Louisiana remains the country’s prison capital by a long shot, but a federal report released Tuesday shows the number of people imprisoned in the state has dipped slightly.
The report, released by the Bureau of Labor Statistics, indicates Louisiana’s prison population fell by 2.2 percent to below 40,000 last year after eclipsing the threshold for the first time in 2012.
Jimmy LeBlanc, head of the state’s Department of Corrections and Public Safety, expressed cautious optimism about the trend in an interview this spring.
“We’ve never been on a trend like we’re on now for so many months, where it continues to drop,” LeBlanc said at the time. “So some good things are starting.”
In a statement on Tuesday, LeBlanc partly attributed the incarceration decline to work being done by the state to improve re-entry programs that help integrate recently released prisoners back into society. In addition, expanded pre-release education is being provided to inmates preparing for freedom. Also, an effort has been made to enhance services available to offenders who are out on supervised release, Leblanc said in the statement.
At the end of 2012, Louisiana had 40,170 prisoners. By the end of 2013, there were 39,298, a decline of nearly 900 people, according to the federal report.
The drop, while noticeable, did not change the fact the Louisiana imprisons more people per capita than any other state.
According to the report, Louisiana’s adult imprisonment rate — or the number of people sentenced to more than one year in either federal or state prison per 100,000 residents 18 or older — was 1,114.
No other state’s rate eclipsed 1,000. Mississippi recorded the second-highest imprisonment rate with 918 sentenced prisoners per 100,000 adults. Alabama, Oklahoma and Texas were the only other states with rates above 800, according to the report.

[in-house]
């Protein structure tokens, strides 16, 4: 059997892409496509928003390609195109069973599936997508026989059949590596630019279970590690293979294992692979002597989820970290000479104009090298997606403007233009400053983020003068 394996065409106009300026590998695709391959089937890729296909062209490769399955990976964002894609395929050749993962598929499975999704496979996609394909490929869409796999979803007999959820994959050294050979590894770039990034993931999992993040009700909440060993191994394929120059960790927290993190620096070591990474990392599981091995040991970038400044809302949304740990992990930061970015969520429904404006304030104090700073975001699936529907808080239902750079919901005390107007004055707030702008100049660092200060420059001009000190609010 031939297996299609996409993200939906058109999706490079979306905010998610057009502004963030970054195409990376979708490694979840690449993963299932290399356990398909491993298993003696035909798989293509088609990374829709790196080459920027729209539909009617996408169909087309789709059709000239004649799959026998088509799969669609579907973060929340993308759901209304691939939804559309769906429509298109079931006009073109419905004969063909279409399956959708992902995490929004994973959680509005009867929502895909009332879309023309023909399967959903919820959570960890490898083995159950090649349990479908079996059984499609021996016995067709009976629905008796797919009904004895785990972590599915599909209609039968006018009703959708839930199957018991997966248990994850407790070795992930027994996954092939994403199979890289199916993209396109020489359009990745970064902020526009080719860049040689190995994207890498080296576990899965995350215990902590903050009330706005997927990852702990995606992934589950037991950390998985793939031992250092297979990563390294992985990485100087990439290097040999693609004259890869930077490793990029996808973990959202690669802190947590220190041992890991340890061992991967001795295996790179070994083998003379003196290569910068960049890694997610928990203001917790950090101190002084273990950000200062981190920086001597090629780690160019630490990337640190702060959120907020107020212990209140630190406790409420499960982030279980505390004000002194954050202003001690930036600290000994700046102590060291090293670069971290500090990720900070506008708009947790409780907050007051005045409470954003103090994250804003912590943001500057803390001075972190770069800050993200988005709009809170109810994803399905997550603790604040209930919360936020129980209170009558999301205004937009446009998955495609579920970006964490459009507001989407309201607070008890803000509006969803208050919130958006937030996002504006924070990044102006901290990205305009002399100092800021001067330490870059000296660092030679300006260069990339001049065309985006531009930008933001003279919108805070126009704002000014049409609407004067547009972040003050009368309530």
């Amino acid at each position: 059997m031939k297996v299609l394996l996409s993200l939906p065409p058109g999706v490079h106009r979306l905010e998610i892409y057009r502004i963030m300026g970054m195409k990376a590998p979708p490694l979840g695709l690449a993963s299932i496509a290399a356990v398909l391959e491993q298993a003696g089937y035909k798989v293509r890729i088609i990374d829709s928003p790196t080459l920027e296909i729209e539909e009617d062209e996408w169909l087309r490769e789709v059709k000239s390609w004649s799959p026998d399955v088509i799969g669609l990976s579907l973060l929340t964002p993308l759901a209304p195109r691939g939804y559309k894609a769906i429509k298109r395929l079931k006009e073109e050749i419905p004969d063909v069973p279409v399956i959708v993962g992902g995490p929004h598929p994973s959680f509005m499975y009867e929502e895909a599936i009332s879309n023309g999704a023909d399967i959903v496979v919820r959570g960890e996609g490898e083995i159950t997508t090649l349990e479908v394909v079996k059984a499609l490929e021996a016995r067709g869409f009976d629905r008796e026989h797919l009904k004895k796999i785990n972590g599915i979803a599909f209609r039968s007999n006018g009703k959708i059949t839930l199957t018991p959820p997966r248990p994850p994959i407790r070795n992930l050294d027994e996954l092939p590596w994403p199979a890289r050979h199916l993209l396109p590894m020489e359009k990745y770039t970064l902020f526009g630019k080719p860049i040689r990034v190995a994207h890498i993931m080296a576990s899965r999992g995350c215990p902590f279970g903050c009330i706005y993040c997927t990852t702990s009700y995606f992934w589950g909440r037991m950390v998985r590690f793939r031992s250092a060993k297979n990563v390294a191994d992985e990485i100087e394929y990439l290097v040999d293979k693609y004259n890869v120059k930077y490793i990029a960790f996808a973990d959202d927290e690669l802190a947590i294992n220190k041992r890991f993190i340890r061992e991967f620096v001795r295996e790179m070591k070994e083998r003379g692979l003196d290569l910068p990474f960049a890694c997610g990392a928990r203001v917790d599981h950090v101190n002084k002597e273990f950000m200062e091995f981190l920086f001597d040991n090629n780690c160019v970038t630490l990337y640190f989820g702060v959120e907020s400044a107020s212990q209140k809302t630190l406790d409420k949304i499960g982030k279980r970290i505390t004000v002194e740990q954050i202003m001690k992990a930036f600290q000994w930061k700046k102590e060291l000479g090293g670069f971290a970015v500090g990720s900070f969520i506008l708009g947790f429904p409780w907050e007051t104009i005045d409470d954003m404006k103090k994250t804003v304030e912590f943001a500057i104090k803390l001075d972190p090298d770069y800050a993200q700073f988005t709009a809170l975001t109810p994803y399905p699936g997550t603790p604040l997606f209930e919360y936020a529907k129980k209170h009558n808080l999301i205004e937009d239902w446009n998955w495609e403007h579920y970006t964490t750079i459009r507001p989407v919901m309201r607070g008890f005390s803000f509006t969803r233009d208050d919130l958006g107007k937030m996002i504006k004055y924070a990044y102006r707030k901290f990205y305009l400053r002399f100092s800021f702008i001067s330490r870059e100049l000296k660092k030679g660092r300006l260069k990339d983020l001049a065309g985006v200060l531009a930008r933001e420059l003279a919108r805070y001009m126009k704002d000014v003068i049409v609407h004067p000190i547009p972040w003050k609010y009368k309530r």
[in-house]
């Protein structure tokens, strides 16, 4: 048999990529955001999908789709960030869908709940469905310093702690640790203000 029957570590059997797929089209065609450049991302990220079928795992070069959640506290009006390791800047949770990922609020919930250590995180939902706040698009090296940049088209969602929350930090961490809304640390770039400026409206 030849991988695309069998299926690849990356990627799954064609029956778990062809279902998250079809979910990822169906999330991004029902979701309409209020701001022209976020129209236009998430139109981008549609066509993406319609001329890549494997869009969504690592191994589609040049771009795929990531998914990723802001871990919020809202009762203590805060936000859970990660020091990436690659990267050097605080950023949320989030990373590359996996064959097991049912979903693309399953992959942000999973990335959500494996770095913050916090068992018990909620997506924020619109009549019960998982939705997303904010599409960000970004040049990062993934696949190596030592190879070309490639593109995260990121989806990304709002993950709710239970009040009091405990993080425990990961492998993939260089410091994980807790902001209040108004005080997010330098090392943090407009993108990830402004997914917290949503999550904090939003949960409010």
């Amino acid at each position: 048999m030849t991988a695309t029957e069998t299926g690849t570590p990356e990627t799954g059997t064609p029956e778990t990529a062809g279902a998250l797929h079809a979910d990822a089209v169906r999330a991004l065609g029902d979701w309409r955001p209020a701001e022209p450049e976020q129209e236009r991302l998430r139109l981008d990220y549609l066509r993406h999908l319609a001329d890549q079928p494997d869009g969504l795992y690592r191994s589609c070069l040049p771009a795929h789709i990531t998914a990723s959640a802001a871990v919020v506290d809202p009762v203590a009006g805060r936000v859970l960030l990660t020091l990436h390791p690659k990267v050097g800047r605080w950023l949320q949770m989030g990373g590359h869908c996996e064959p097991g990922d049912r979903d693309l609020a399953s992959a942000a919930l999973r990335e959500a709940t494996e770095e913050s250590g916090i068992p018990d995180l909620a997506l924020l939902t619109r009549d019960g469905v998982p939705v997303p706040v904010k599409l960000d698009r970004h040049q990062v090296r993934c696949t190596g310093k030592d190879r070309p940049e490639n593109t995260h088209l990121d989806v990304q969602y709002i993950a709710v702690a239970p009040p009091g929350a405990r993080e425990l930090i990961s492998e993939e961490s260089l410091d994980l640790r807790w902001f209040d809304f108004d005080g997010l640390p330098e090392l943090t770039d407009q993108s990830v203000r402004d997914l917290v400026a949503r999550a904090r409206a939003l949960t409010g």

The change in Louisiana contrasted the national trend, in which the country’s population of incarcerated people increased slightly — by about 5,000 — to a total of 1,516,879 inmates in 2013, according to the report.
“It appears to be a very small bright spot given how far Louisiana has to go,” said Peter Wagner, executive director of the Prison Policy Initiative, a nonprofit organization dedicated to reducing the nation’s sprawling prison population.
Ed Shihadeh, a criminologist at LSU who has studied recidivism rates in Louisiana prisons, predicted Tuesday that the number of people incarcerated in the state will continue to drop in the long term because of a favorable political climate. Some people on the right want to trim the prison system to save money, Shihadeh said, while others on the left see early release as an opportunity for redemption.
“So we are in the historical arc,” the professor said. “Now we are seeing this arc over, and we are kind of sliding down the other side of it.”
Louisiana remains tough on crime, Shihadeh said, and it will likely continue sending people to jail in droves. Therefore, the only politically palatable solution is early, supervised release for inmates who are least-likely to re-offend, he said.
“If you can increase supervised release, and at the same time stop them from coming back,” Shihadeh said, “then that will do a great deal to reduce the prison population.”
Keith Nordyke, a Baton Rouge pardon and parole lawyer who also has researched with Shihadeh ways to reduce the state’s prison population, described the delicacy of the subject as a balance between punishment and risk. The key is determining who is least-likely to re-offend. Eventually, the question becomes, “How much punishment do we want to pay for?” Nordyke said.
Follow Ben Wallace on Twitter @_BenWallace. Staff writer Gordon Russell contributed to this story.